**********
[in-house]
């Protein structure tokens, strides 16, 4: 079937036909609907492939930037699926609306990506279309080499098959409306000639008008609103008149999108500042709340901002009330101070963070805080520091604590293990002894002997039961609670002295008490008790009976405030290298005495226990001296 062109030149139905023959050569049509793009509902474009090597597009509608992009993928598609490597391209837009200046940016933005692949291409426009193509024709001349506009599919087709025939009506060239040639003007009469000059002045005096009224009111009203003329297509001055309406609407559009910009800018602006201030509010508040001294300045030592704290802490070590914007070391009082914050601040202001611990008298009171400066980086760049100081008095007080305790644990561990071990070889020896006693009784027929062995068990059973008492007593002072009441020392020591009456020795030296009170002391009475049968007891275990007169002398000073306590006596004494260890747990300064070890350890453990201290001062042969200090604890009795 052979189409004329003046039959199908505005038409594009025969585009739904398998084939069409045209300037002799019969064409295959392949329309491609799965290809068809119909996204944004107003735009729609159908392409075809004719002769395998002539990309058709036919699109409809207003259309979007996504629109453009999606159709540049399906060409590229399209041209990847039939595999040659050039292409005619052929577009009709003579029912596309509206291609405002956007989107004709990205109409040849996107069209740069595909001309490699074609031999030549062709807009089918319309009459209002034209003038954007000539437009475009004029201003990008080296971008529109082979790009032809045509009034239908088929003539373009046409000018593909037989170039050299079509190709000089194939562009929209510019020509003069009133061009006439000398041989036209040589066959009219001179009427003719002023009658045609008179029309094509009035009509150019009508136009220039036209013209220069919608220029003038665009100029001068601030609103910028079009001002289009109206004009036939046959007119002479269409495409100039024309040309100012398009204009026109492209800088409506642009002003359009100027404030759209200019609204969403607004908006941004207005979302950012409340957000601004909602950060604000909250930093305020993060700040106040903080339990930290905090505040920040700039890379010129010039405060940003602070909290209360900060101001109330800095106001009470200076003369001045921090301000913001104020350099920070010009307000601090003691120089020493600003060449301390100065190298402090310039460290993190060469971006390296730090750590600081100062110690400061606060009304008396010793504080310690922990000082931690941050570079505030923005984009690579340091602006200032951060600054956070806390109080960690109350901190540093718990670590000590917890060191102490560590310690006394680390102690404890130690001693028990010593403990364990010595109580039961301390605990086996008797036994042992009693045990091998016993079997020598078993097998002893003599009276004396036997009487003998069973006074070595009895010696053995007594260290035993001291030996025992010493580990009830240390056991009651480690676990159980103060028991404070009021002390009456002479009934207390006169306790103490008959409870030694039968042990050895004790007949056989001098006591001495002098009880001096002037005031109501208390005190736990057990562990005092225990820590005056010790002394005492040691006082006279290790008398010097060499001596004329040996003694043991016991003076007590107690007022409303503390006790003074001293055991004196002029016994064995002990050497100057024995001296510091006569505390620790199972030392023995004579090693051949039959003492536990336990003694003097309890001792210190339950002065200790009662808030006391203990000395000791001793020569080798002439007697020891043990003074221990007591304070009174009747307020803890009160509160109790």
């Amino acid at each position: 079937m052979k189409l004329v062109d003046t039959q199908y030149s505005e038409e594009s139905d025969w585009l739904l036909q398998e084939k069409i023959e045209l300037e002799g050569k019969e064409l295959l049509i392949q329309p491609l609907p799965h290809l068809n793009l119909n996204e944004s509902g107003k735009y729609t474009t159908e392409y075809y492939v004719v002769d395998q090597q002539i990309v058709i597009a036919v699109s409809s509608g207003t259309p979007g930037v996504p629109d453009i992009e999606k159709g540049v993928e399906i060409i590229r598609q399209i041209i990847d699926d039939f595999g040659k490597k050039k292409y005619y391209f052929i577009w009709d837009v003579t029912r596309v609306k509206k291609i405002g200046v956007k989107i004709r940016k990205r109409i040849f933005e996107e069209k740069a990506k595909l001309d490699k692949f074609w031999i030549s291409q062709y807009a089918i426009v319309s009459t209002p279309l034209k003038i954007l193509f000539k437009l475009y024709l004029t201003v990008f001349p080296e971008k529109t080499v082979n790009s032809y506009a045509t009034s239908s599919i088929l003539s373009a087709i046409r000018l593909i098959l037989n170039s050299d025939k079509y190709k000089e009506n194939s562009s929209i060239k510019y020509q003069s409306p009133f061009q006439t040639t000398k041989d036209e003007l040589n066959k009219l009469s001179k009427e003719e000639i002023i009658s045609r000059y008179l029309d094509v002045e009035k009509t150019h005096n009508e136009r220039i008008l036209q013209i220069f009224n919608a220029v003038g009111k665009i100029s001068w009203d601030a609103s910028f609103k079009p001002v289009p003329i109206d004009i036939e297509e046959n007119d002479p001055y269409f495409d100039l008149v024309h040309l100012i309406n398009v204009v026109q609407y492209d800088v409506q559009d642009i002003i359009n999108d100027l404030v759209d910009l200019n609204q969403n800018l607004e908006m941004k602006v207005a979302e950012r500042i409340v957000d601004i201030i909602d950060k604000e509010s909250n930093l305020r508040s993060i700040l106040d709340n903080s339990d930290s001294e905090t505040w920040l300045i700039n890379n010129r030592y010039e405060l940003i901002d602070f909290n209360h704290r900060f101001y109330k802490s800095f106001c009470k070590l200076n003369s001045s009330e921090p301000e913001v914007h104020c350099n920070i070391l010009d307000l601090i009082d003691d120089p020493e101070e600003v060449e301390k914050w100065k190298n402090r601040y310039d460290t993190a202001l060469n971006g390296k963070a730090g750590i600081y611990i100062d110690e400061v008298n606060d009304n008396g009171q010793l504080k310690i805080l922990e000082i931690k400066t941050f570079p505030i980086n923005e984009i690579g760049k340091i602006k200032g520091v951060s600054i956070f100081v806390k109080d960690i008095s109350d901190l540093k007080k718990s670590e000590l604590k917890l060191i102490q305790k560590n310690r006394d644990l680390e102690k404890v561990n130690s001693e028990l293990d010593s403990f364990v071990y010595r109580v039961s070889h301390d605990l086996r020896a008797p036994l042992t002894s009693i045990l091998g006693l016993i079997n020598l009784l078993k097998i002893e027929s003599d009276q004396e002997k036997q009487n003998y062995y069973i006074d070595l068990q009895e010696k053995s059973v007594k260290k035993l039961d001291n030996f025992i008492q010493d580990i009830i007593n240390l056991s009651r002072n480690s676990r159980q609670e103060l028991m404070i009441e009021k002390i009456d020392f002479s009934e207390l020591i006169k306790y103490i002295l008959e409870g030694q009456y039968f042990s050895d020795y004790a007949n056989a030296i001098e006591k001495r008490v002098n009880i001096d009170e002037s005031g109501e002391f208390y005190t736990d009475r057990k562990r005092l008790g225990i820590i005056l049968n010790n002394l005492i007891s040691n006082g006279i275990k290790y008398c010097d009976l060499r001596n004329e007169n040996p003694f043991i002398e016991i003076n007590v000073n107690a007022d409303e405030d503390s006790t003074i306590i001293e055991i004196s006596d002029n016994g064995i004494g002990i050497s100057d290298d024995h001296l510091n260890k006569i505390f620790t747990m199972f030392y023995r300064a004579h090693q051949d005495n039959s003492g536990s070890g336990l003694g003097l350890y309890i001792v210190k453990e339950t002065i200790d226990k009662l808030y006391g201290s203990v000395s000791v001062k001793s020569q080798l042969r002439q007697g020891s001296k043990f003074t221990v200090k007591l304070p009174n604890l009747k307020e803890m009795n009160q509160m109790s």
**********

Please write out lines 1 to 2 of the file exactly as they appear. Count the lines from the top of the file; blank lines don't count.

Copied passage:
[in-house]
């Protein structure tokens, strides 16, 4: 079937036909609907492939930037699926609306990506279309080499098959409306000639008008609103008149999108500042709340901002009330101070963070805080520091604590293990002894002997039961609670002295008490008790009976405030290298005495226990001296 062109030149139905023959050569049509793009509902474009090597597009509608992009993928598609490597391209837009200046940016933005692949291409426009193509024709001349506009599919087709025939009506060239040639003007009469000059002045005096009224009111009203003329297509001055309406609407559009910009800018602006201030509010508040001294300045030592704290802490070590914007070391009082914050601040202001611990008298009171400066980086760049100081008095007080305790644990561990071990070889020896006693009784027929062995068990059973008492007593002072009441020392020591009456020795030296009170002391009475049968007891275990007169002398000073306590006596004494260890747990300064070890350890453990201290001062042969200090604890009795 052979189409004329003046039959199908505005038409594009025969585009739904398998084939069409045209300037002799019969064409295959392949329309491609799965290809068809119909996204944004107003735009729609159908392409075809004719002769395998002539990309058709036919699109409809207003259309979007996504629109453009999606159709540049399906060409590229399209041209990847039939595999040659050039292409005619052929577009009709003579029912596309509206291609405002956007989107004709990205109409040849996107069209740069595909001309490699074609031999030549062709807009089918319309009459209002034209003038954007000539437009475009004029201003990008080296971008529109082979790009032809045509009034239908088929003539373009046409000018593909037989170039050299079509190709000089194939562009929209510019020509003069009133061009006439000398041989036209040589066959009219001179009427003719002023009658045609008179029309094509009035009509150019009508136009220039036209013209220069919608220029003038665009100029001068601030609103910028079009001002289009109206004009036939046959007119002479269409495409100039024309040309100012398009204009026109492209800088409506642009002003359009100027404030759209200019609204969403607004908006941004207005979302950012409340957000601004909602950060604000909250930093305020993060700040106040903080339990930290905090505040920040700039890379010129010039405060940003602070909290209360900060101001109330800095106001009470200076003369001045921090301000913001104020350099920070010009307000601090003691120089020493600003060449301390100065190298402090310039460290993190060469971006390296730090750590600081100062110690400061606060009304008396010793504080310690922990000082931690941050570079505030923005984009690579340091602006200032951060600054956070806390109080960690109350901190540093718990670590000590917890060191102490560590310690006394680390102690404890130690001693028990010593403990364990010595109580039961301390605990086996008797036994042992009693045990091998016993079997020598078993097998002893003599009276004396036997009487003998069973006074070595009895010696053995007594260290035993001291030996025992010493580990009830240390056991009651480690676990159980103060028991404070009021002390009456002479009934207390006169306790103490008959409870030694039968042990050895004790007949056989001098006591001495002098009880001096002037005031109501208390005190736990057990562990005092225990820590005056010790002394005492040691006082006279290790008398010097060499001596004329040996003694043991016991003076007590107690007022409303503390006790003074001293055991004196002029016994064995002990050497100057024995001296510091006569505390620790199972030392023995004579090693051949039959003492536990336990003694003097309890001792210190339950002065200790009662808030006391203990000395000791001793020569080798002439007697020891043990003074221990007591304070009174009747307020803890009160509160109790």